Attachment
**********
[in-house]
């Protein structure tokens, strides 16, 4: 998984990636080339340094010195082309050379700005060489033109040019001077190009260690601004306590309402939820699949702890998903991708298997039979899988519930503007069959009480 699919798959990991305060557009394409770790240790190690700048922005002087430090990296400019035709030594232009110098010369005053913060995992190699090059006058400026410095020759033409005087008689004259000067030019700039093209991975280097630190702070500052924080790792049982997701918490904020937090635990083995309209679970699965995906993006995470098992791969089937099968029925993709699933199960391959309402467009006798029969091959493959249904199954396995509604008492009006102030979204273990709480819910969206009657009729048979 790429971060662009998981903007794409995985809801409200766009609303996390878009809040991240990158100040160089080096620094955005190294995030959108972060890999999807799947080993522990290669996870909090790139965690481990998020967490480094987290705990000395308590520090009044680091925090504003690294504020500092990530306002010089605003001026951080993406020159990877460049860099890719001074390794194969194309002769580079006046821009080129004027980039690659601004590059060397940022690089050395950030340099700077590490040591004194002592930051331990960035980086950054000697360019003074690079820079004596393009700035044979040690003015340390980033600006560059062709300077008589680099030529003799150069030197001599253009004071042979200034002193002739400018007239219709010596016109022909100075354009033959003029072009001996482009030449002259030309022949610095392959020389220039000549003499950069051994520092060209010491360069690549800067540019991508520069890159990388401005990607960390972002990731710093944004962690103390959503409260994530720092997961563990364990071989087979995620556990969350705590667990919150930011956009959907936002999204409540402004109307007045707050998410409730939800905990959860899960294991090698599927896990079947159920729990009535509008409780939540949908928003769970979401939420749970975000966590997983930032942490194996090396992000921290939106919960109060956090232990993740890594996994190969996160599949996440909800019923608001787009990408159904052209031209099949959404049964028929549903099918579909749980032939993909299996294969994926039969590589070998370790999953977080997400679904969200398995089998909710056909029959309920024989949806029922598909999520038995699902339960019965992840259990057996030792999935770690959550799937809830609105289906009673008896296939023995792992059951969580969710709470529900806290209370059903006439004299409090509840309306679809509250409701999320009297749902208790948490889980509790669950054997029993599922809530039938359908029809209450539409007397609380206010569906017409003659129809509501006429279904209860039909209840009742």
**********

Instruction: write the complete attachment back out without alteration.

[in-house]
């Protein structure tokens, strides 16, 4: 998984990636080339340094010195082309050379700005060489033109040019001077190009260690601004306590309402939820699949702890998903991708298997039979899988519930503007069959009480 699919798959990991305060557009394409770790240790190690700048922005002087430090990296400019035709030594232009110098010369005053913060995992190699090059006058400026410095020759033409005087008689004259000067030019700039093209991975280097630190702070500052924080790792049982997701918490904020937090635990083995309209679970699965995906993006995470098992791969089937099968029925993709699933199960391959309402467009006798029969091959493959249904199954396995509604008492009006102030979204273990709480819910969206009657009729048979 790429971060662009998981903007794409995985809801409200766009609303996390878009809040991240990158100040160089080096620094955005190294995030959108972060890999999807799947080993522990290669996870909090790139965690481990998020967490480094987290705990000395308590520090009044680091925090504003690294504020500092990530306002010089605003001026951080993406020159990877460049860099890719001074390794194969194309002769580079006046821009080129004027980039690659601004590059060397940022690089050395950030340099700077590490040591004194002592930051331990960035980086950054000697360019003074690079820079004596393009700035044979040690003015340390980033600006560059062709300077008589680099030529003799150069030197001599253009004071042979200034002193002739400018007239219709010596016109022909100075354009033959003029072009001996482009030449002259030309022949610095392959020389220039000549003499950069051994520092060209010491360069690549800067540019991508520069890159990388401005990607960390972002990731710093944004962690103390959503409260994530720092997961563990364990071989087979995620556990969350705590667990919150930011956009959907936002999204409540402004109307007045707050998410409730939800905990959860899960294991090698599927896990079947159920729990009535509008409780939540949908928003769970979401939420749970975000966590997983930032942490194996090396992000921290939106919960109060956090232990993740890594996994190969996160599949996440909800019923608001787009990408159904052209031209099949959404049964028929549903099918579909749980032939993909299996294969994926039969590589070998370790999953977080997400679904969200398995089998909710056909029959309920024989949806029922598909999520038995699902339960019965992840259990057996030792999935770690959550799937809830609105289906009673008896296939023995792992059951969580969710709470529900806290209370059903006439004299409090509840309306679809509250409701999320009297749902208790948490889980509790669950054997029993599922809530039938359908029809209450539409007397609380206010569906017409003659129809509501006429279904209860039909209840009742």